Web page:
Terroir is one of the sacred shiboleths of the wine world. The idea that a single spot on the world can communicate itself through a bottle of wine is one of the bulwarks of our industry (and the reason a lot of have some fun jobs). Le Du’s has always been a Burgundy-centric store, and Burgundy is the HQ of Terroir, the proof of concept. The wildly different expressions of, say, Pinot Noir between Volnay and Pommard, which literally abut each other, seems to put the concept of terroir beyond reproach.
But, like most things, the devil is in the details. Wine people love to throw out soil types like baseball card collectors cite batting averages.
“Oh, this is grown on iron-rich clay with a lower strata of limestone peppered with marine fossils dating back to the Cretaceous.”
These are lovely things to say and no one loves geology more than me (that’s not true, lots of people love geology more than me) but citing the specific mineral composition of a vineyard to explain the specific character of the wine is like attributing all of the flavors of a meal to the type of metal of the pan.
“The mineral nutrients in wine normally have minuscule concentrations and they lack flavour anyway. Although attempts to explain the perception of minerality involve allusions to geological materials, these are irrelevant to its origin. Whatever minerality is, it cannot literally be the taste of minerals in the vineyard rocks and soils.” Alex Maltman, Minerality in Wine: A Geological Perspective, Journal of Wine Research
HE definitely loves geology more than me. And he’s also correct. There is no way for mineral compounds to travel up into a vine let alone the grape LET ALONE the finished wine. To use an example, Sancerre is grown on Tuffeau, a type of chalky limestone. As people who think about this kind of thing, we associate the flavor of Sancerre with the expression of Tuffeau. In other words, Sancerre tastes like chalk. But, in reality, this can’t possibly be true so it’s more accurately stated as chalk tastes like Sancerre.
Yet, there are discernible similarities between wines grown on the same soils miles, countries, even continents apart. Is it a wild coincidence Sancerre and Chablis both produce mineral driven white wines with plenty of zip and zing and both are grown on limestone? There are plenty of people with much more specific palates than my own who can identify soil types from one whiff of wine which seems to suggest terroir, at least in the purely mineral sense, is a true and real thing.
And don’t get me wrong, I truly believe the micro-climate, drainage (which is very much affected by the soil’s mineral composition to be sure), and even microbial composition (a BRAND new field of research which, in my humble opinion, will yield many answers) has a tremendous amount to do with the specific glories of the finished wine.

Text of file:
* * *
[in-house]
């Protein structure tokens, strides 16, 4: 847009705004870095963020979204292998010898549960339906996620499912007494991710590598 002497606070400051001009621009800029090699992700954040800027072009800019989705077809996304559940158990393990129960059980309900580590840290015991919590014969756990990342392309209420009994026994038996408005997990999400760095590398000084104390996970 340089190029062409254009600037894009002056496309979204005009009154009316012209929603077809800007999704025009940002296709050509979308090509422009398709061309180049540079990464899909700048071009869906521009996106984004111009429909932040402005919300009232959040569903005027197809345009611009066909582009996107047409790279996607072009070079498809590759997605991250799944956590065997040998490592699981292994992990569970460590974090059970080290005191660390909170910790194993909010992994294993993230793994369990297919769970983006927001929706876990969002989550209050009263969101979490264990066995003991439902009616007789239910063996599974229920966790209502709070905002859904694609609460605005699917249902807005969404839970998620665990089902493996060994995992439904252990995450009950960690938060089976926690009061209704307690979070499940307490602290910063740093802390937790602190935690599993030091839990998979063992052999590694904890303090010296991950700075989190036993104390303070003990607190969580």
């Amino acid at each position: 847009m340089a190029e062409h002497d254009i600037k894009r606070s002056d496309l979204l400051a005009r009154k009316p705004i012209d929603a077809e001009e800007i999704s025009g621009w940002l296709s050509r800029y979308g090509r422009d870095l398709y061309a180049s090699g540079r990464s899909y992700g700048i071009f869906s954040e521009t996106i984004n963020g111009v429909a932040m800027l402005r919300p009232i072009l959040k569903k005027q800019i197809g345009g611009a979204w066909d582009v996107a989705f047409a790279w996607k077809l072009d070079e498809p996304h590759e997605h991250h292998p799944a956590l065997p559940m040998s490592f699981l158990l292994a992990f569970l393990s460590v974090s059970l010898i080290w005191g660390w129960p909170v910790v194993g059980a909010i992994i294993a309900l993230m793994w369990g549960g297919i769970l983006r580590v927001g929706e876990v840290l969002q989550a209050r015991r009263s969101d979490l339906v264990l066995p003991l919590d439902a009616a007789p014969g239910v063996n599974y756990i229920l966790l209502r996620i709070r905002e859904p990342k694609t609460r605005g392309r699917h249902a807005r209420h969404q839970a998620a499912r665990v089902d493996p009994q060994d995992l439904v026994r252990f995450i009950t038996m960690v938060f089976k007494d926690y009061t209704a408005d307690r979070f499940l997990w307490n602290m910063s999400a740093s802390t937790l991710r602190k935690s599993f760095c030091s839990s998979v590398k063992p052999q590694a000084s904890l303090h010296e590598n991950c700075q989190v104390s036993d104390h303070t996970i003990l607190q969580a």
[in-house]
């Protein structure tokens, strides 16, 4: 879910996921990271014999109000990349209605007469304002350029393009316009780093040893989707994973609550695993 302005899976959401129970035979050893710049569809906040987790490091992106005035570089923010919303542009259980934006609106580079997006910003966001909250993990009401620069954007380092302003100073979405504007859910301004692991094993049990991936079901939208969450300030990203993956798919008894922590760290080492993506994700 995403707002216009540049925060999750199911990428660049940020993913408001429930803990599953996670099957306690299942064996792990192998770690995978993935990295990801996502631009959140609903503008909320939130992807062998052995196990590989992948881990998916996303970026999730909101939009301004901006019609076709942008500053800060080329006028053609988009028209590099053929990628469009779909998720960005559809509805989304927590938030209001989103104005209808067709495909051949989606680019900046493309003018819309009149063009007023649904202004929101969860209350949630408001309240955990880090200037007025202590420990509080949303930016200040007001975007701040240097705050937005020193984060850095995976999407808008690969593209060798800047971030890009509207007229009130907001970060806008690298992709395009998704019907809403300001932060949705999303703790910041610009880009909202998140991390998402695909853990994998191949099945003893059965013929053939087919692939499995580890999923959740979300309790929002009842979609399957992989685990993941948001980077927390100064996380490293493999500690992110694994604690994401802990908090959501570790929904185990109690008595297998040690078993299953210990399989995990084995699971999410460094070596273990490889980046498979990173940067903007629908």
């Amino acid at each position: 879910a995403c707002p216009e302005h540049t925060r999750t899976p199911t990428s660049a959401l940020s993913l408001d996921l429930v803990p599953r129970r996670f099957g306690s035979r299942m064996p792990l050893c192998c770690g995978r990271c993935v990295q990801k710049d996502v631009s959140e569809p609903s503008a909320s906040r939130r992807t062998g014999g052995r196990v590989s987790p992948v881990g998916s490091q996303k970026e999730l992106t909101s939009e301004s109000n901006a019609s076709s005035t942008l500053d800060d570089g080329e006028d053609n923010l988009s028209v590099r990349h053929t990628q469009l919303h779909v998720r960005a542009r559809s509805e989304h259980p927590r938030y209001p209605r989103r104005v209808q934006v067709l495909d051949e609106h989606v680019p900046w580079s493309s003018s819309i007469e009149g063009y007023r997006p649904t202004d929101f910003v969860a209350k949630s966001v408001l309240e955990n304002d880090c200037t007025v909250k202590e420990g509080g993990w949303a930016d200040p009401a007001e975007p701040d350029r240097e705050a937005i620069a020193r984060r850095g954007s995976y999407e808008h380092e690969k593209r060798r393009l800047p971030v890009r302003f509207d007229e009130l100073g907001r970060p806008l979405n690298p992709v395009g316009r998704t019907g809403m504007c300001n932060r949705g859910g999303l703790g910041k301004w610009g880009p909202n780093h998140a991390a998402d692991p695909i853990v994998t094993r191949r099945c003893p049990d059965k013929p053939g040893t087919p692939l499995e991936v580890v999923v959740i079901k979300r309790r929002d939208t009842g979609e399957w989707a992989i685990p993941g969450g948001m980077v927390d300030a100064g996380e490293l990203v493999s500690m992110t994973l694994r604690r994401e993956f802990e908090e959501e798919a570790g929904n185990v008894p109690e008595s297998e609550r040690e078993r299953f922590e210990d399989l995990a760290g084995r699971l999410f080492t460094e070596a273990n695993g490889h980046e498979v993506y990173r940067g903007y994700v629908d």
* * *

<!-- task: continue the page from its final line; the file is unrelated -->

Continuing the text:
But is this truly enough to explain the wild swings? Of course, it is a romantic ideal saying, a certain bottle is exceptional because the little bit of dirt it comes from is just a special place graced by God and the Fairy Folk, and that very well might be true. Yet does this ignore the human agents? Does Volnay taste like Volnay because everyone making Volnay thinks it SHOULD takes like that, or that’s how they remember it tasting from when their fathers and grandfathers made it?
I have always argued the big secret to the remarkable and individualized wines from the Cote D’Or in Burgundy has to do with this small plateau being farmed by a Millenia of Monks. Think about that for a second. A thousand years of Holy Men spent their energy and attention focused on these small bits of land. And now we’re to believe there is no connection between this directed human energy and the glory and diversity of Burgundy? Not only is the end wine a result of what is expected but perhaps what is expected has been somehow psychically projected into the soil.
There’s a word I’m quite fond of called “synchronicity”. It was originally coined by Carl Jung and it is defined as “the simultaneous occurrence of events that appear significantly related but have no discernible causal connection.” I would argue this is a much better explanation of what causes singular wines to taste the way they do. A confluence of drainage and microbes and micro-climates and, sure, even soil types combine with the ineffable influence of human intention and desire to come out the other side as “terroir”.
Ultimately, it seems to me to reduce the differences and spectacular variety of single vineyards or appellations by throwing up your hands and saying, “That’s just this bit of dirt, I don’t know what to tell you” takes what I consider to be a big, magic concept where human will and spirit directly interact with vast natural variables then merge with custom and generational memory to produce a consumable bit of art and makes it small and simple. And I can certainly tell you there is nothing small and simple about a great bottle of wine.